As you can see from this first image, I have taken my color scheme from the video. That tells me a lot about Music’s versatility: A great song can have many meanings, and create different reactions in people. This than is my take on the Music in the form of this artwork inspired by a video: Just “maybe” unlike the video, this painting I call Mr Brightside, that I will dedicate to them,  will break through that “no chance in hell,” (Mom again) wall to eventually build a  stronger and longer lasting connection with my three amigos. …..Silly me.

Scott

 

S_V_H A Great Big Sled Christmas 2014 final image

aGreatBigSledFinal

A Great Big Sled Final Image. Here is another version of this wonderful Christmas song with a modern edge to it. When you hear those bells, you are listening to this artwork.

This finished  artwork uses six canvas panels with a finished length of sixty inches. Any picture of this artwork will never compare with seeing it in person. No image I can produce captures the look of the gold and silver paint that dominates this work. This resulted in a long struggle to produce a decent canvas image for this years Christmas cards.  Finally, under the press of mailing dates, and the conclusion that I could not produce a match of the work, I did my best to print something. This years Christmas card printing is largest ever with thirty copies.

Looking at the overall finished artwork I like the look of the candy cane stems. They were a lot of work,  not tedious, but time-consuming.  I especially like the look of those long blue objects that are my version of musical Rests. I painted over a dozen Rests, each different from the last, in the last Vivaldi. You can see that look being carried over in this artwork. What I am seeing in my Rests, is a good solution in design that has quickly become a mature style. The Rests will certainly evolve over time, but not out of need or necessity.

My symbols for the bell sounds, surrounded by extra circles, are nothing special, but they work, filling space while adding interest, and the opportunity to add extra canvases to make the look of this artwork, unique. My musical vine looking Slurs, you see all across the top of the canvases, and repeated in a red color in the music, give a Christmas look to the work, and fill space while pushing the music across the canvas. My red and green rectangles I like for their sharp edges counter the rounded forms of the slurs and the other rounded objects in the music. My choice of words where the best option, that balance well, and flow nicely across the painting. Still, If I would have had another choice I would have left out the word ‘me.’  I like words to connect personally to the viewer,  leaving me out of the picture, but this did not work.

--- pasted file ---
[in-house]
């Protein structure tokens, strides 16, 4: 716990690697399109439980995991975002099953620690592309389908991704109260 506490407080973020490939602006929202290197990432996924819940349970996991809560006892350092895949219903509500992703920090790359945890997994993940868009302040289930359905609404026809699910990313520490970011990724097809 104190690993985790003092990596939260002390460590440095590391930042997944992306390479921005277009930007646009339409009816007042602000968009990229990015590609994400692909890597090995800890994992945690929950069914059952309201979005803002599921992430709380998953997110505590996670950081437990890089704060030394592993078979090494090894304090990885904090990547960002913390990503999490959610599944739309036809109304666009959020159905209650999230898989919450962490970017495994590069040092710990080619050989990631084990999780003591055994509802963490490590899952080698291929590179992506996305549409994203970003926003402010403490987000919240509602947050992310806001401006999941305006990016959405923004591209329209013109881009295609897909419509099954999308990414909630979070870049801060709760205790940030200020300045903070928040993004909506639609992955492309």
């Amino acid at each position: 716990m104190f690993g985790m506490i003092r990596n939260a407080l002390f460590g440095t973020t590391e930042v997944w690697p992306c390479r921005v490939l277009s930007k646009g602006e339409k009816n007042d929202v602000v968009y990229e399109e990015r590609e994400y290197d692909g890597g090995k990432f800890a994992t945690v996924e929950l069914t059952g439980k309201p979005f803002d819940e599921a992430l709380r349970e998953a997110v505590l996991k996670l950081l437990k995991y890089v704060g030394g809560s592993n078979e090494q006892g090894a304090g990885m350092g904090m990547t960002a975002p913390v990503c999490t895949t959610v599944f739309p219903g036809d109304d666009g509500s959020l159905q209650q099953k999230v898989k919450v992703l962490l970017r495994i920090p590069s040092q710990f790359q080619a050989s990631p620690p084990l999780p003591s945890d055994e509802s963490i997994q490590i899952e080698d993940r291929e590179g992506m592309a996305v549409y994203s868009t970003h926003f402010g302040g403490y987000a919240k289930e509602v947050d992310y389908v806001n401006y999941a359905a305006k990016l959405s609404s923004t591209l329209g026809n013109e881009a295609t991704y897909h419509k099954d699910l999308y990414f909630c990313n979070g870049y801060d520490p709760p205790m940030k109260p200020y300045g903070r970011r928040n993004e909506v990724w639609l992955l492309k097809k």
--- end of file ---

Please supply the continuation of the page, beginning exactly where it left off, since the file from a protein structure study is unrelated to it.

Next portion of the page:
As this art has taught me over the years, I have come to respect the limitations when producing each painting.  Each of these finished artworks are a display of an abstract idea that is music, and the price of admission that allows me to paint another. I always hope that my next artwork will somehow solve the disappointments with the last painting, but I know that Music is a vastly diverse language, so that challenge is great.  I have to constantly look at my art and question how I paint, and if I can find another, better way, to visualize sound that a viewer can relate to.  This makes everything complicated because for this art to evolve artistically, I have to keep an open mind, with all of its options, no matter the direction this may turn me.  It is that search to find new ways to apply the colors of acrylic paint to pieces of canvas, that will forever remain the goal. This years Christmas painting breaks no new ground, solves no problems, and answers nothing. That is what I expect from the last artwork of the year. Instead, in all of its non answer glory,  It is a summary of this art’s 2014 style that leaves open another opportunity for improvement. On to 2015 where the best artwork is yet to be built.

Scott Von Holzen

 

 

 

 

S_V_H A Great Big Sled Christmas 2014 image2

bigSled_2

This is a late 2nd image of A Great Big Sled this years Christmas painting.  Looking at the image you can see that most of the major items are in place.  For those parts that I need to paint in I have some basic ideas of what I am going to do.  With my version of 8th notes I am looking to fill space and add interest. By using a long curve shape this will animate the music across the canvas, which is similar to many of my artworks, where I create sails out of my notes.  When I create a musical artwork a static look is not excusable.  Maybe that is why a lot of art based on musical themes are abstractions.